U.Conn U.Can’t Be Serious – The University of Connecticut recently announced that it would be opening a “ScHOLA2RS House,” which is a “living-learning community for African-American male students,” although the school also says that, technically at least, it might be open to some nonblack students.
I was quoted in the Inside Higher Ed article about this bad idea: 

“Forget about this nonsense and just treat students without regard to skin color,” Clegg said. “If there are students of color who are at risk or who could use some access to special programs, that’s fine, but schools shouldn’t be using race as a proxy for who’s at risk and who’s going to have a hard time as a student. There are lots of African-American students who come from advantaged backgrounds. And lots of non-African-American students who come from disadvantaged backgrounds.”

Here’s more that I had emailed to the reporter:

A state university that receives federal money is prohibited from discriminating on the basis of race by both the Constitution and by Title VI of the 1964 Civil Rights Act.  The use of racial classifications is permissible only if it is “narrowly tailored” to a “compelling interest” – that is, the university must have a really, really good reason to use racial classifications, and essentially no other way to achieve that goal except by using racial classifications.  Gender classifications are a little easier to justify, but only a little.

I don’t think that the state’s purported interests here would rise to that level, and in any event I don’t see why it would have to make a program available only to black male students rather than including at-risk students of all colors (and both genders, for that matter).  And the program is not only unfair in its exclusion of non-black-male students, but also unfairly stigmatizes black male students as uniquely problematic.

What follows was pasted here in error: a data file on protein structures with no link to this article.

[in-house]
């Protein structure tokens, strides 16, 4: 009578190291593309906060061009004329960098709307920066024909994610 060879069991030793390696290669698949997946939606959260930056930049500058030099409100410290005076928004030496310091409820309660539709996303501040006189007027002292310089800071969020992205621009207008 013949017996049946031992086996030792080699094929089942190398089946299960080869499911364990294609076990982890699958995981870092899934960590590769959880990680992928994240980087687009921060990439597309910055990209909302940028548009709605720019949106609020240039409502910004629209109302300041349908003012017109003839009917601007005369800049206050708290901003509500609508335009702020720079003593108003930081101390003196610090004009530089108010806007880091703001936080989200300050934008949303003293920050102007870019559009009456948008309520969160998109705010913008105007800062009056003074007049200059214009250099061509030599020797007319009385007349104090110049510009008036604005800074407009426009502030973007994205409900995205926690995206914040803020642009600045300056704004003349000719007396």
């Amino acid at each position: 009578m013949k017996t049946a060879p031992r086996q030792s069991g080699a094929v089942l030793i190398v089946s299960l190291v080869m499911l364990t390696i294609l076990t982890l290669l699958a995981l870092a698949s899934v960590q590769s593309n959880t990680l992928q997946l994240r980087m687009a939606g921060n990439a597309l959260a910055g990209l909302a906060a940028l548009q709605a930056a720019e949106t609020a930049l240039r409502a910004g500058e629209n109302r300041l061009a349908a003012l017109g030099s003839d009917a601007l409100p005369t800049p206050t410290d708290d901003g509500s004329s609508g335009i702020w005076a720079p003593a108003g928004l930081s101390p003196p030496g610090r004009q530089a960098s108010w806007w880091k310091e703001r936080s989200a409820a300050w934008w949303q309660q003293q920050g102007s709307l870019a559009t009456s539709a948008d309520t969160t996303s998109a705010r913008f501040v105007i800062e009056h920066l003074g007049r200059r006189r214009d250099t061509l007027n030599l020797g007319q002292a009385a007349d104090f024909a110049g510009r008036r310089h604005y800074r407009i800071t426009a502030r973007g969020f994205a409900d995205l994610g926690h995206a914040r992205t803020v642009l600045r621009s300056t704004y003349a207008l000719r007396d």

Felon Voting – Finally, I should note that late last month I had this published in the Montgomery Advertiser, in response to an article about efforts in Alabama to make it easier for more felons to vote:

If you aren't willing to follow the law yourself, then you can't demand a role in making the law for everyone else, which is what you do when you vote. The right to vote can be restored to felons, but it should be done carefully, on a case-by-case basis after a person has shown that he or she has really turned over a new leaf, not automatically on the day someone walks out of prison. After all, the unfortunate truth is that most people who walk out of prison will be walking back in.

We don't let everyone vote because we have certain minimum, objective standards of responsibility, trustworthiness and commitment to our laws that [we] expect of people who would participate in the solemn enterprise of self-government. Children, non-citizens, the mentally incapacitated and those who have committed serious crimes against their fellow citizens don't meet those minimum requirements. Once a new leaf has been shown to have been turned over, then the right to vote can be restored – but not before.